Parenting and the different ways it can affect children's lives: research evidence
What can research tell us about the influence of parenting, especially the parent-child relationships in millions of ‘ordinary’ families?
Seven literature reviews of research on parenting.
Policy-makers and commentators often blame ‘bad parenting’ for children and young people’s troublesome behaviour. What can research tell us about the influence of parenting, especially the parent-child relationships in millions of ‘ordinary’ families?
These seven reports review existing research on:
- Parenting and outcomes for children
- Parenting and resilience
- Fathers and fatherhood
- Parenting and ethnicity
- Children’s views of parenting
- Parenting and poverty
- Barriers to inclusion
They include research based on the perspectives of mothers, fathers and children themselves. They were commissioned by the JRF to inform its own Parenting Research and Development programme.
Parenting and outcomes for children
Thomas G. O’ Connor and Stephen Scott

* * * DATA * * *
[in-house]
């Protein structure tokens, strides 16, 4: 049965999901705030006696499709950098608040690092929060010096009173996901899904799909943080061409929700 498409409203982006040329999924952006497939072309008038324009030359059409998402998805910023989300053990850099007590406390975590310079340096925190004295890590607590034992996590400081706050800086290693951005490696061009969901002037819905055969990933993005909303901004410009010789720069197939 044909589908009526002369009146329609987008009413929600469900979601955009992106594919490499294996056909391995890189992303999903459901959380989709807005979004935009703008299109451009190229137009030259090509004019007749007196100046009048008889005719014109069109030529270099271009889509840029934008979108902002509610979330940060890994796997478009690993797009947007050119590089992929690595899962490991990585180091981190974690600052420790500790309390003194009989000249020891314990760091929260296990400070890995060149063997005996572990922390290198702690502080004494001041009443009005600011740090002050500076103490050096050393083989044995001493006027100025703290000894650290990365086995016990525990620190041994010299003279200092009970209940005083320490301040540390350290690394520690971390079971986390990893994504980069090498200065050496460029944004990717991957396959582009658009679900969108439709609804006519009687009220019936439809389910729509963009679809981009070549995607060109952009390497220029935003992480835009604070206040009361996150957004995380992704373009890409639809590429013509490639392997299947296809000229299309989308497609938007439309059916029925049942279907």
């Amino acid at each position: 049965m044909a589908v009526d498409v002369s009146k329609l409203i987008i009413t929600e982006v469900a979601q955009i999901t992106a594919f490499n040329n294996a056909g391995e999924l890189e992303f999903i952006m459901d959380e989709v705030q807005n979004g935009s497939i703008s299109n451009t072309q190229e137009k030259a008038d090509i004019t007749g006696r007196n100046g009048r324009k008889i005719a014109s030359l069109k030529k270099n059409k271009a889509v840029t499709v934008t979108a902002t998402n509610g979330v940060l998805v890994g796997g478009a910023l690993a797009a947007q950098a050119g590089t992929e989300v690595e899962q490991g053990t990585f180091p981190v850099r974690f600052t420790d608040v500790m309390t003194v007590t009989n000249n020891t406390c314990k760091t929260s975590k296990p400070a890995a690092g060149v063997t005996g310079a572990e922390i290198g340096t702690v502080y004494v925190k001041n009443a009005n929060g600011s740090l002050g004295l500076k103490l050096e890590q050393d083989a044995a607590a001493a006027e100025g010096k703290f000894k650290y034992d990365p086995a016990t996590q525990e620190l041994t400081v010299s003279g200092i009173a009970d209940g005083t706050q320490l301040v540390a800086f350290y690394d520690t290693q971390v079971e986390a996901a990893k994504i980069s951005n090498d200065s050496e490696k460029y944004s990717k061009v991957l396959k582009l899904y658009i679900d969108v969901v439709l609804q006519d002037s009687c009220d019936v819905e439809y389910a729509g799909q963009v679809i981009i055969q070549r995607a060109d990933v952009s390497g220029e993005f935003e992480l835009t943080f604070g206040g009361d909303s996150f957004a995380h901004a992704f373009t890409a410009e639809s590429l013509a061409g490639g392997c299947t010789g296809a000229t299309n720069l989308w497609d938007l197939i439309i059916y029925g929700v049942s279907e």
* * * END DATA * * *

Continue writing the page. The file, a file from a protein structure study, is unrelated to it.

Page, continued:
Looks at a wide range of outcome studies on how parents shape their children’s development.
Parenting and resilience
Malcolm Hill, Anne Stafford, Peter Seaman, Nicola Ross and Brigid Daniel
Considers parents’ contributions to children’s and their own ‘resilience’, identifying opportunities to build on rather than problems to treat.
Fathers and fatherhood: connecting the strands of diversity
Charlie Lewis and Michael E. Lamb
Reviews dimensions of fathering that need consideration when understanding men’s roles in contemporary families.
Parenting and ethnicity
Ann Phoenix and Fatima Husain
Highlights available British studies and a much larger body of American research exploring assumptions about how ‘race’ affects parenting.
Children’s views and experiences of parenting
Nicola Madge and Natasha Willmott
Focuses on research with children rather than research about children.
The relationship between parenting and poverty
Ilan Katz, Judy Corlyon, Vincent La Placa and Sarah Hunter
Considers whether poverty itself affects parenting, or whether other characteristics of living in poverty, such as mental health and education, affect parenting and economic circumstances.
Barriers to inclusion and successful engagement of parents in mainstream services
Ilan Katz, Vincent La Placa and Sarah Hunter
Examines the barriers to parents’ engagement with support services, and how services – including health, education, social services, youth justice and leisure – have successfully overcome them.